Lunaria’s Poems

Today I want to talk a little bit about a neat experience I’ve had in my most recent game I’m running. We’ve been playing Dungeons and Dragons for about 10 sessions now, running Waterdeep Dragon Heist, and it’s been a blast. I am the GM for the game and have a number of friends playing in the game. I have some post on my Patreon about game prep and occasionally twitch while prepping. Check it out at the links above!

Most are players who have played before and even who have played in some of my other games. One of my players is a local friend who had never played D&D before, and it’s been a very enjoyable experience teaching her the game I love so much, and to see how the experience is encouraging her.

My friend Erica was an English minor in college, so she obviously has a thing for words. She is often a bit more shy then others in the group, so its tough to gauge how much fun she’s having playing. But more frequently she’s engaging more in the role-play portions of the game, dropping great jokes and ideas in session, and most recently, writing a poem inspired by some of the events that took place!

A little backstory before I share the poem: The group was in a vineyard trying to find a scarecrow that was terrorizing the farm stead. They were hired to dispose of the scarecrow but couldn’t find it. They made camp for the night and the person on watch didn’t see the approaching scare crow. It beat them up pretty bad and even dropped on of the party before they dispatched it! Fun times was had and everyone enjoyed the brief encounter.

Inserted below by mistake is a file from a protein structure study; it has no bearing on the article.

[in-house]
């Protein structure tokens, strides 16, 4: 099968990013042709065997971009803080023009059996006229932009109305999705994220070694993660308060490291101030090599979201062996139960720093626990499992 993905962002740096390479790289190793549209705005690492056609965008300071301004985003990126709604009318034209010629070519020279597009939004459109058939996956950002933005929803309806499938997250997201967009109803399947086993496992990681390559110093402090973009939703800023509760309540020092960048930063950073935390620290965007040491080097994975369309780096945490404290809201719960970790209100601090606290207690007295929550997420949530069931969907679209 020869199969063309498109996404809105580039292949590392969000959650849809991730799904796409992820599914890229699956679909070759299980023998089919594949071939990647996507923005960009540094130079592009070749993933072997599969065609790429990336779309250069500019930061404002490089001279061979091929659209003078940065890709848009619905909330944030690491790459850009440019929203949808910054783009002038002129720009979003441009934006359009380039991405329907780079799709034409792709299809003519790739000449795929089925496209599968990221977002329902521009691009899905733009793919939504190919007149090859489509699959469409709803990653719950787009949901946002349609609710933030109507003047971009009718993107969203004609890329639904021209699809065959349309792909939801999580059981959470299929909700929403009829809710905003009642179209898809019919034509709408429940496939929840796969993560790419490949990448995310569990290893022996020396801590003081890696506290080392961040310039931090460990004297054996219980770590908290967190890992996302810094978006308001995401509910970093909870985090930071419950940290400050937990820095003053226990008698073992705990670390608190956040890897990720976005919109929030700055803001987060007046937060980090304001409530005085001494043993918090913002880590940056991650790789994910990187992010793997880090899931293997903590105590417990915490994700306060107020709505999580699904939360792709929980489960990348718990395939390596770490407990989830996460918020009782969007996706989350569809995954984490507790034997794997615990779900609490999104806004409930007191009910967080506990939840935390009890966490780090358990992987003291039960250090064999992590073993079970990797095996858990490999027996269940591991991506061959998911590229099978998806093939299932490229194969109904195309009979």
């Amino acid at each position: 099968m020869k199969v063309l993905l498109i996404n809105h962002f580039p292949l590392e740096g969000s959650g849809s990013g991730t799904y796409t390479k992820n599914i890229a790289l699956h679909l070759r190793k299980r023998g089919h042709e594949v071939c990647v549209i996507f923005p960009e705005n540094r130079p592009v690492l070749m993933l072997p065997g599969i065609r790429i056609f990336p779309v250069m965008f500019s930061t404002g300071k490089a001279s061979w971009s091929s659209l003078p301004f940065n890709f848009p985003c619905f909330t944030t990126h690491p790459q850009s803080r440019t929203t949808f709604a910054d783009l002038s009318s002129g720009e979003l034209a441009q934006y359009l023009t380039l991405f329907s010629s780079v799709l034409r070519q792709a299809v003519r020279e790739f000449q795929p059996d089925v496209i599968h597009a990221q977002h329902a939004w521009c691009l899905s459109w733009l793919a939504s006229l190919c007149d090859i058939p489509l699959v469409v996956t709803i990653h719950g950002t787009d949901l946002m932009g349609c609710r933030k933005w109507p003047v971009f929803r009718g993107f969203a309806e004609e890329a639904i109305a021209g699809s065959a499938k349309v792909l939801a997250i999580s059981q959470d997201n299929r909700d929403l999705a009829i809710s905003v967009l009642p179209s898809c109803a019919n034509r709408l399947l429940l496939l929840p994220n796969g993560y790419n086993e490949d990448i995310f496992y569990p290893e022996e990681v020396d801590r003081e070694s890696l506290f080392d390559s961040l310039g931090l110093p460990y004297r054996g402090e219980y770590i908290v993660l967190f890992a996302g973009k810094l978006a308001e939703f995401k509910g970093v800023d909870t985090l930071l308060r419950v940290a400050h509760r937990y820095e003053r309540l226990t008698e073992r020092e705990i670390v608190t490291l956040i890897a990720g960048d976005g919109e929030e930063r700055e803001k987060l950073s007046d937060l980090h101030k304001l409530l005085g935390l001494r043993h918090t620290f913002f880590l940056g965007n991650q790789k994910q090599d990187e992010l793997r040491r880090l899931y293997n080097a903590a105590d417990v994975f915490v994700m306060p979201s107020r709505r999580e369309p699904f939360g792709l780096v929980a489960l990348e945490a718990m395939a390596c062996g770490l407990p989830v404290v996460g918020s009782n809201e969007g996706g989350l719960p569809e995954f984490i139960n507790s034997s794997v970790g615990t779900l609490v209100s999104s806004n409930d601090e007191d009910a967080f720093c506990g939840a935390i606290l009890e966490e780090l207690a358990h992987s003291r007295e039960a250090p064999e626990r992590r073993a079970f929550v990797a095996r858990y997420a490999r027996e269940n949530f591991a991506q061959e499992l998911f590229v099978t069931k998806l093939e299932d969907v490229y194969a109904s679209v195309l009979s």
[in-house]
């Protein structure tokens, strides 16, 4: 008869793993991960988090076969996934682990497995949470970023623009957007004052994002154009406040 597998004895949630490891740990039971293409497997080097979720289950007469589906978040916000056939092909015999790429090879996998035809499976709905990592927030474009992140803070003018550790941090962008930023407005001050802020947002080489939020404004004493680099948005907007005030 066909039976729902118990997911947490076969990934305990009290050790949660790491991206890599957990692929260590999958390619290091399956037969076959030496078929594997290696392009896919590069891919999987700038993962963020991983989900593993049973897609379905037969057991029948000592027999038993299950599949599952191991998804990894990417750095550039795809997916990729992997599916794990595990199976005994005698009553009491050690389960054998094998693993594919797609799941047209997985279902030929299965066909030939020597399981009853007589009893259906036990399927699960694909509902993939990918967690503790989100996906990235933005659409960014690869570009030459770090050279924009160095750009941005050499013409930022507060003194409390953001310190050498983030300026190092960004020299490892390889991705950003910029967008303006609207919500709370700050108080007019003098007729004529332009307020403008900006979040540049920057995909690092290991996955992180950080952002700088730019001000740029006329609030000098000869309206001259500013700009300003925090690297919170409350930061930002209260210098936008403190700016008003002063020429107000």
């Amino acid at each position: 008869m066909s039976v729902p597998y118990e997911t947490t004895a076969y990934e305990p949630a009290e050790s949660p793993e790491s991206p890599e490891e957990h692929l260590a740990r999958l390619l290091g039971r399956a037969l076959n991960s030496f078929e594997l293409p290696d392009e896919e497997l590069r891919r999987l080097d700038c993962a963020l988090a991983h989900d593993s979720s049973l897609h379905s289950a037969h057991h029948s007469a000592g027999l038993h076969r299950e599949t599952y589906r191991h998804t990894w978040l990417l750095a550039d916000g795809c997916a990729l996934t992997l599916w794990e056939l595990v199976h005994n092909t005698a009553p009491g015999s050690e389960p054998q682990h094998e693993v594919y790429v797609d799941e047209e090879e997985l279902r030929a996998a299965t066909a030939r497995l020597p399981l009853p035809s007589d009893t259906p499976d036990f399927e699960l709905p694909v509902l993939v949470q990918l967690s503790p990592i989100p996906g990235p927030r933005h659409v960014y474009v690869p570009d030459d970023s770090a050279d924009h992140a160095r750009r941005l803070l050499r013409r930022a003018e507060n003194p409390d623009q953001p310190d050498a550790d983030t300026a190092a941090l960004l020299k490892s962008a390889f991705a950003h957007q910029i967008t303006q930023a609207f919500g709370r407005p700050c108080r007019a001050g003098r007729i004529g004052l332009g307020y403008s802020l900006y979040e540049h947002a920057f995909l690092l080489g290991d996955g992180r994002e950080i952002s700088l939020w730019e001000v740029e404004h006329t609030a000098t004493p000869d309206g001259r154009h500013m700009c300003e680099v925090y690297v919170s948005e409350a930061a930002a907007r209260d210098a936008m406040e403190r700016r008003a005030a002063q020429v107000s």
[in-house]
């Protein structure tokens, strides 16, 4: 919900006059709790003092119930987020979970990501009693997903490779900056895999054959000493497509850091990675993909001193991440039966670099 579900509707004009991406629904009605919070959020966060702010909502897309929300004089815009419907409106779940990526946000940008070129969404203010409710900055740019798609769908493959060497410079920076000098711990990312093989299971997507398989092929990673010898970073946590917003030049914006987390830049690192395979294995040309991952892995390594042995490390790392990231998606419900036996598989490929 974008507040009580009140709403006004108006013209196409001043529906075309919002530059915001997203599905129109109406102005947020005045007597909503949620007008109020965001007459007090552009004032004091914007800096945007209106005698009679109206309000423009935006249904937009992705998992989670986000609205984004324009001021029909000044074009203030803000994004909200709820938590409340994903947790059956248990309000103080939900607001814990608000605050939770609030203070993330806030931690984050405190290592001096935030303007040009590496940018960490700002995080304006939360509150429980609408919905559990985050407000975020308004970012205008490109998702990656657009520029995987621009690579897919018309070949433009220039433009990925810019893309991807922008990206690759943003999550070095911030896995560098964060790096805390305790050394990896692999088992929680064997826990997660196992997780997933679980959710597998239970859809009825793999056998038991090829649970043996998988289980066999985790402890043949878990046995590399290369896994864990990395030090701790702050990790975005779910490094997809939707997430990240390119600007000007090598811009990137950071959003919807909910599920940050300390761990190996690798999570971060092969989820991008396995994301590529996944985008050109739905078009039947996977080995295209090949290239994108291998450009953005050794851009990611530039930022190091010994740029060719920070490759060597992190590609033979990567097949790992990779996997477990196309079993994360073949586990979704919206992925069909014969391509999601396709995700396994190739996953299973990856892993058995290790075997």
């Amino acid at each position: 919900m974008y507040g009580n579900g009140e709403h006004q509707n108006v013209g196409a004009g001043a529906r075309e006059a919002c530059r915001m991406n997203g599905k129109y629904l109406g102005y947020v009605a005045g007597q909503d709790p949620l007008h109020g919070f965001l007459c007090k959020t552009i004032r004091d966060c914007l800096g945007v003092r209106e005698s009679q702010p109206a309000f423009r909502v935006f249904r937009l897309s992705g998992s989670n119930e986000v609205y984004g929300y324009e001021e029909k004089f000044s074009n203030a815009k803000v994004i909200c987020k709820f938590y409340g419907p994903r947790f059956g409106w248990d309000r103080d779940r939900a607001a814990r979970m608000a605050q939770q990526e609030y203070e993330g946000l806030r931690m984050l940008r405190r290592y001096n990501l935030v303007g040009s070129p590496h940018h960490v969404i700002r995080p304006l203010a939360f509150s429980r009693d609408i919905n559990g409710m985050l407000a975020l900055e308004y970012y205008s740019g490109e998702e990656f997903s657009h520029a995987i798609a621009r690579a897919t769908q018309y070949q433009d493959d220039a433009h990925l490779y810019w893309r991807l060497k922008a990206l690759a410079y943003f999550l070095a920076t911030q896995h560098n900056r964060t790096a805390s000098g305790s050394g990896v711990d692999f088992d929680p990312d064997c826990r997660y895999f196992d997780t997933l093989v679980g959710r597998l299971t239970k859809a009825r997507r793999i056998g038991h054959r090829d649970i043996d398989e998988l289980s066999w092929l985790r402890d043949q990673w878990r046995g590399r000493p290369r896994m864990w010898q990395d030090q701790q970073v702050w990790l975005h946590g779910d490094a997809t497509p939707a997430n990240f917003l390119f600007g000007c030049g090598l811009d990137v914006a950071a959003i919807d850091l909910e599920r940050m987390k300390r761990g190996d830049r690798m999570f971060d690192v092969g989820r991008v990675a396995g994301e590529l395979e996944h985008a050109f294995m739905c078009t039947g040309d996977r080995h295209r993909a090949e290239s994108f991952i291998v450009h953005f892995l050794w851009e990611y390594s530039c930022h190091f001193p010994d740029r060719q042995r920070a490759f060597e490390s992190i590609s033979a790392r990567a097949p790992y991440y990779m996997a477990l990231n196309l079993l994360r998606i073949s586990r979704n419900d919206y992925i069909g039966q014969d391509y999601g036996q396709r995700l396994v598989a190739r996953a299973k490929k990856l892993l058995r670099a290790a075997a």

Erica wrote an awesome poem that really touched my heart. Not specifically for the words, although they are wonderful as well, but for the fact that my game that I’m running has inspired someone to write something about their character and their experiences in the world I’m building. Pretty cool!

Well enough about me, here is Lunarias “Ode to the Zombie Scarecrow. (That Almost Killed Us)”.

Friends on watch
In the dark.
Who would take this late shift?
Idle talk passes the time
and fends off fear 
of laughable monsters.
Scarecrows?
Zombie scarecrows.
How bad could they be?
One slash and they would be
Straw on the ground.
Doubting that fear has any reasonable basis.
As quickly as fear was forgotten,
Slash! In the dark.
Fallen on the ground and
Taken by surprise. In the dark.
Allies rally and circle the foe
(Who shouldn’t be!)
Zombie scarecrow?!
It slashes—-they stab!
In the field, in the dark.
Save the crops—
Save your friends!
I am useless, on the ground, hoping to survive.

Whose story ends with death by scarecrow?

Luckily, allies prevail!
The scarecrow returns to its inanimate state.
A shady plot has been revealed.
I am revived, my friends are safe.
The crops are safe.
All is well, the bard will sing!
Or is it?

Happy to have evaded death by scarecrow.”